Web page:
Distribution—Found in California in the transmontane habitats of the southern Sierra Nevada (Fig. 1), on north-facing, stony and talus slopes comprised of alkali-rich, igneous extrusive substrates (e.g. rhyolite) mixed with decomposing organic material from the surrounding forest. Mostly found in openings of a mixture of Pinus sabiniana and Quercus chrysolepis associations from around 1,450 m in elevation + / - ca. 500 m.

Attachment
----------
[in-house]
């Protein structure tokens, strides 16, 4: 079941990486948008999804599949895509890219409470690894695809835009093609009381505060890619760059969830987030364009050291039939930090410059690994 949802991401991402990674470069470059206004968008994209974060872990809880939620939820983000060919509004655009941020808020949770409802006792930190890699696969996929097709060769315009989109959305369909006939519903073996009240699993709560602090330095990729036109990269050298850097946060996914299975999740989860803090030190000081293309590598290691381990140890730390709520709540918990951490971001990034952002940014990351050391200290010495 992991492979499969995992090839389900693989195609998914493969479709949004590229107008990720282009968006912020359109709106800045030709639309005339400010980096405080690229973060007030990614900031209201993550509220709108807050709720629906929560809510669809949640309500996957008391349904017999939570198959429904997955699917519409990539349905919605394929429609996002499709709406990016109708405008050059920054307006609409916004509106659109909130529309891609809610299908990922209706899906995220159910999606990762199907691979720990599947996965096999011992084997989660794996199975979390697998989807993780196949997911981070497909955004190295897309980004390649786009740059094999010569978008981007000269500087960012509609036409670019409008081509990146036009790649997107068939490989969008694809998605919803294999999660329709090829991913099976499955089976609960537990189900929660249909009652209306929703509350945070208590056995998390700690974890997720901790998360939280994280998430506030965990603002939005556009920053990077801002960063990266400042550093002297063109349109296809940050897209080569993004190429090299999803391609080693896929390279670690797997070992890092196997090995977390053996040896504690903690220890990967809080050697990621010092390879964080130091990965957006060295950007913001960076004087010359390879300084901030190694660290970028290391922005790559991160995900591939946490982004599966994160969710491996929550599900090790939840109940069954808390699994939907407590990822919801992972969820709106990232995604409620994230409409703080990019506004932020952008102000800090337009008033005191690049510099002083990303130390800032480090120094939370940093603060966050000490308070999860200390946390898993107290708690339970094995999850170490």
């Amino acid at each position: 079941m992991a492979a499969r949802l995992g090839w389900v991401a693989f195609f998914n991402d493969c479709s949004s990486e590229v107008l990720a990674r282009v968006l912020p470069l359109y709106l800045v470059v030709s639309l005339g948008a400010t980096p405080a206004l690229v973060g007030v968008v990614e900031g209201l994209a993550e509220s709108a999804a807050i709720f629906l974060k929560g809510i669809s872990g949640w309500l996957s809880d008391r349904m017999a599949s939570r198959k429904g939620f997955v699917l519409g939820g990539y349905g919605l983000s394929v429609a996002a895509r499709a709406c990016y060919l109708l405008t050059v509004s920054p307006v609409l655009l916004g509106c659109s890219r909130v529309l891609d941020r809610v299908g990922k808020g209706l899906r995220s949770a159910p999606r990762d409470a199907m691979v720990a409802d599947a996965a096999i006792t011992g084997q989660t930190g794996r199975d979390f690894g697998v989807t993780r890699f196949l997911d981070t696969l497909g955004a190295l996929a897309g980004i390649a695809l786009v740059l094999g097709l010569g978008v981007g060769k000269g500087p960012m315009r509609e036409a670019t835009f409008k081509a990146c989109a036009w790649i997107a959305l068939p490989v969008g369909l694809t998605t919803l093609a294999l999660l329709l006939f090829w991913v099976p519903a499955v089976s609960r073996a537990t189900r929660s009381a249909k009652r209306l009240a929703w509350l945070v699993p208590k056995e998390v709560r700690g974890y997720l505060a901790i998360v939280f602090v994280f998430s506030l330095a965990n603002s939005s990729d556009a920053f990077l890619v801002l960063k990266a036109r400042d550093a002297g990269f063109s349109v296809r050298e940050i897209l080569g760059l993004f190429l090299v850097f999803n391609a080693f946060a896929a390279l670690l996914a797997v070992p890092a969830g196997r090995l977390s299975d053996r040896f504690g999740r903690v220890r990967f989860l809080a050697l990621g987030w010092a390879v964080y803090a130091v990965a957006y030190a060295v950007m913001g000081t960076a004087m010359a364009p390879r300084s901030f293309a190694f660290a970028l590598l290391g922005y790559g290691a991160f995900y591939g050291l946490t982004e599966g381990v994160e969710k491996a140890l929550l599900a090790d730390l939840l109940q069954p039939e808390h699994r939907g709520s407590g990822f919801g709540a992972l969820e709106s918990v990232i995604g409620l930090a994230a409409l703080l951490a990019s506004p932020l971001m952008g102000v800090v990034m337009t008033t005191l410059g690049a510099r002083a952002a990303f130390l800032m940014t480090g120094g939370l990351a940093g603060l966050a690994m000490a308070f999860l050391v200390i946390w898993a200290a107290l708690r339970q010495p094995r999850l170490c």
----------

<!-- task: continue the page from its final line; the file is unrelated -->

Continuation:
NotesClaytonia peirsonii subsp. yorkii is morphologically similar to C. panamintensis and to the broad interpretation of C. lanceolata by Miller and Chambers (2006). It differs generally by its ecological setting (C. peirsonii subsp. yorkii is associated with alkali-rich, igneous extrusive rocks in transmontane habitats) and by the presence of raised 2° veins on the adaxial surfaces of its leaves. It differs also by shape, arrangement, and venation of its cauline leaves, its smaller overall plant size, and in having a sub-umbellate inflorescence that exhibits an abbreviated peduncle (often absent) with little to no internodal elongation among pedicels by the time of fruiting. Claytonia peirsonii subsp. yorkii is probably most easily confused with other subspecies of C. peirsonii, particularly subsp. peirsonii and subsp. californacis, because of the shape of their cauline leaves. Claytonia peirsonii subsp. yorkii can be readily distinguished from these two by weak to lacking betalain pigmentation on the abaxial surfaces of its leaves. All other subspecies of C. peirsonii have moderate to heavy betalain pigmentation on the abaxial surfaces of their leaves. Claytonia panamintensis can be distinguished from C. peirsonii subsp. yorkii by its nodding flower buds and distinctly petiolate cauline leaves, although the cauline leaves of C. peirsonii subsp. yorkii are sometimes (indistinctly) short-petiolate.